DOJ Sues Apple Over Smartphone Market Monopoly

The lawsuit says the company uses its power to extract more money from consumers, developers, content creators, artists, publishers, small businesses and merchants.

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iStock/Koshiro Kiyota

Apple has found itself on the wrong end of a civil antitrust lawsuit brought by the U.S. Department of Justice and 16 other state and district attorneys general. The lawsuit accuses Apple of monopolizing smartphone markets, violating the Sherman Act.

The complaint was filed in the U.S. District Court for the District of New Jersey. According to the lawsuit, Apple illegally maintains a monopoly over smartphones by selectively imposing contractual restrictions on, and withholding critical access points from, developers. 

The DOJ says Apple undermines apps, products and services that would otherwise make users less reliant on the iPhone, promote interoperability, and lower costs for consumers and developers. The company also exercises its monopoly power to extract more money from consumers, developers, content creators, artists, publishers, small businesses and merchants. 

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In a statement, Attorney General Merrick Garland says Apple has allegedly held monopoly power in the smartphone market by violating federal antitrust law, not just by staying ahead of the competition on its own merits. "If left unchallenged, Apple will only continue to strengthen its smartphone monopoly," Garland adds. 

The lawsuit contends that Apple uses its control over the iPhone to engage in a broad, sustained and illegal course of conduct designed to maintain its monopoly while extracting as much revenue as possible. The complaint alleges that Apple's anticompetitive course of conduct has taken several ever-evolving forms, including:

  • Blocking Super Apps: Apple has disrupted the growth of apps with broad functionality that would make it easier for consumers to switch between competing smartphone platforms.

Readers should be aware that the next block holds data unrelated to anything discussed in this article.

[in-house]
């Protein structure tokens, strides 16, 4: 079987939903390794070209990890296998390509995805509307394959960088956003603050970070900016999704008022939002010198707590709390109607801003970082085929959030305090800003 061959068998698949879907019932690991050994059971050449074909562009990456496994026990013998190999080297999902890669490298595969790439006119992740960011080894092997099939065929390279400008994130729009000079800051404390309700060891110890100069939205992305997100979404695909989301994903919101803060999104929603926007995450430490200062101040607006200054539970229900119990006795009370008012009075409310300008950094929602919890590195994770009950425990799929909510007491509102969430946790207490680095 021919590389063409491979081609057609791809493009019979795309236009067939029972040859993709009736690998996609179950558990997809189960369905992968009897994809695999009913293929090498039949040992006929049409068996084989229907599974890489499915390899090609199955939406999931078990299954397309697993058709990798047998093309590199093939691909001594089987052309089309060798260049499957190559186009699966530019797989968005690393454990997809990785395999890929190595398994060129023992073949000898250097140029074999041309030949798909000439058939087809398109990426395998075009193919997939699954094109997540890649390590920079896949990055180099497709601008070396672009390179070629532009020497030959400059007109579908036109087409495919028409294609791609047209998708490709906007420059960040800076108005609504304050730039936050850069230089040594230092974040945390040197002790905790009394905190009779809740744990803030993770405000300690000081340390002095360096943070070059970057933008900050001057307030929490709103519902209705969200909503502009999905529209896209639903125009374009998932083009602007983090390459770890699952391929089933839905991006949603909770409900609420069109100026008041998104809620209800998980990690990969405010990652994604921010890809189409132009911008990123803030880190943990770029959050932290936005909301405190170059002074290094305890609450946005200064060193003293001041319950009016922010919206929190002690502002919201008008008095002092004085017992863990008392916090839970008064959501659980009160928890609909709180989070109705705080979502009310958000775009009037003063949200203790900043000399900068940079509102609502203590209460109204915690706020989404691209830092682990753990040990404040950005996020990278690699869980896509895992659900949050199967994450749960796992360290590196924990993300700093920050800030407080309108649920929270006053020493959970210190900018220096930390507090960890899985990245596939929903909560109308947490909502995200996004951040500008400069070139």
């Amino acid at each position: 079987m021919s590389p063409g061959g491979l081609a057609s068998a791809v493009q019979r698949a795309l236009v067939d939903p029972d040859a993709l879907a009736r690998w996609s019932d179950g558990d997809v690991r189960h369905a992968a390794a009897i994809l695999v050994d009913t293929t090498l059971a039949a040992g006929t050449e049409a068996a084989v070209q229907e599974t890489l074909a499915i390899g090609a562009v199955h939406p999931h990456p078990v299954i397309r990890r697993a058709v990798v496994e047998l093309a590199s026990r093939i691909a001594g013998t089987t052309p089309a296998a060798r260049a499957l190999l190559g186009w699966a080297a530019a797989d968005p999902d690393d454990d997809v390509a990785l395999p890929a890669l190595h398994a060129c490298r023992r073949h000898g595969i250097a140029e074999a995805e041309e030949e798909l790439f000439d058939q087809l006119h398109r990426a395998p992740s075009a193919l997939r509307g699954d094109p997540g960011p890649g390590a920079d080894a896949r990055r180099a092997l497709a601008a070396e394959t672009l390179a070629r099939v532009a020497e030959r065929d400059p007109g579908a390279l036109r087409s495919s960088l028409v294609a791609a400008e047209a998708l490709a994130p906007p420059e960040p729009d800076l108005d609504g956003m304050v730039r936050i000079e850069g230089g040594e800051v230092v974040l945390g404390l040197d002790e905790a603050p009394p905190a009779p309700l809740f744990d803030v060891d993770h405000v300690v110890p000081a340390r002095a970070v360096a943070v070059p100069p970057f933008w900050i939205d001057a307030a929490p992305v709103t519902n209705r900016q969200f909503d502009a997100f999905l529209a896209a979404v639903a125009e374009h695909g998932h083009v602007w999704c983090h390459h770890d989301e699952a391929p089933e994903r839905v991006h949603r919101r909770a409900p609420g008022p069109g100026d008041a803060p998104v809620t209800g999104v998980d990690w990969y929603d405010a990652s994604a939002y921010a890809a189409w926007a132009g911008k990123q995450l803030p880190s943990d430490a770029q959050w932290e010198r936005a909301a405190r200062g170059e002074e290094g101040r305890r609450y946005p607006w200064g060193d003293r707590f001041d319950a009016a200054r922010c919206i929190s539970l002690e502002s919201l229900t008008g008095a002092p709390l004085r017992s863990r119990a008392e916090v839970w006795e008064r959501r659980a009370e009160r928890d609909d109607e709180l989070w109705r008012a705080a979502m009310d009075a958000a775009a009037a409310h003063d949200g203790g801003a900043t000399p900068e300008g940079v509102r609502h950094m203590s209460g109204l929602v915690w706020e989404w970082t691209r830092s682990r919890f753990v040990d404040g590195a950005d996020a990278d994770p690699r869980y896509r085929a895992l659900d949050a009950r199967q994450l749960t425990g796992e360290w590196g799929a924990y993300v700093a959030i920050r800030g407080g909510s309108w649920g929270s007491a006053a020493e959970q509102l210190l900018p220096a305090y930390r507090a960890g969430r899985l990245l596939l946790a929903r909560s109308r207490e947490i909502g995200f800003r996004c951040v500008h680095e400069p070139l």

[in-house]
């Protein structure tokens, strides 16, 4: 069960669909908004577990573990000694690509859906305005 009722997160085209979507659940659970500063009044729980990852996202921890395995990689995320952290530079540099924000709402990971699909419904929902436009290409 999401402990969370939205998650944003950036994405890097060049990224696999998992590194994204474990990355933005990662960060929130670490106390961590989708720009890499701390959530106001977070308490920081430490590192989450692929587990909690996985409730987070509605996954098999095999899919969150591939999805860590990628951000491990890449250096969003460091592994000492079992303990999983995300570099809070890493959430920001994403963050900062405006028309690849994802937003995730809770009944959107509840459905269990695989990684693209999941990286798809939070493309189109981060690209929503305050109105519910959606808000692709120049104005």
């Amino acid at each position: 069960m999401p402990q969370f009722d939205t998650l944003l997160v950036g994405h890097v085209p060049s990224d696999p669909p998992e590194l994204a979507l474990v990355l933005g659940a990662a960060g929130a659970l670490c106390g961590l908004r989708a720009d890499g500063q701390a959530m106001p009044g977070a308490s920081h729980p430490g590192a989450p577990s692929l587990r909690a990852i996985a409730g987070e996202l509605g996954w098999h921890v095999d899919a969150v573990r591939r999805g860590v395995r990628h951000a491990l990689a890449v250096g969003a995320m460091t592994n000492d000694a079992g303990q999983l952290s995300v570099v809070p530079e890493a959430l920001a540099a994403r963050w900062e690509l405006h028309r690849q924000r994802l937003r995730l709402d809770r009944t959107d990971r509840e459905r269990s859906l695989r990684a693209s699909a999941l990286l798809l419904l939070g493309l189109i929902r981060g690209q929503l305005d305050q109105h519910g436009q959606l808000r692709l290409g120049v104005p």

• Suppressing Mobile Cloud Streaming Services: Apple has blocked the development of cloud-streaming apps and services that would allow consumers to play video games and other cloud-based applications without paying for expensive smartphone hardware.
  • Excluding Cross-Platform Messaging Apps: Apple has made the quality of cross-platform messaging worse, less innovative and less secure for users.
  • Diminishing Functionality of Non-Apple Smartwatches: Apple has limited the functionality of third-party smartwatches, so users who purchase the Apple Watch face substantial out-of-pocket costs if they do not keep buying iPhones.
  • Limiting Third-Party Digital Wallets: Apple has prevented third-party apps from offering tap-to-pay functionality, inhibiting the creation of cross-platform third-party digital wallets.

The complaint also alleges that Apple's conduct affects web browsers, video communication, news subscriptions, entertainment, automotive services, advertising and location services.

"For years, Apple responded to competitive threats by imposing a series of 'Whac-A-Mole' contractual rules and restrictions that have allowed Apple to extract higher prices from consumers, impose higher fees on developers and creators, and to throttle competitive alternatives from rival technologies," says Assistant Attorney General Jonathan Kanter, in a statement. He says the lawsuit seeks to ensure Apple cannot deploy the same tactics in other vital markets.

Apple is a publicly traded company. In fiscal year 2023, Apple generated annual net revenues of $383 billion and net income of $97 billion.

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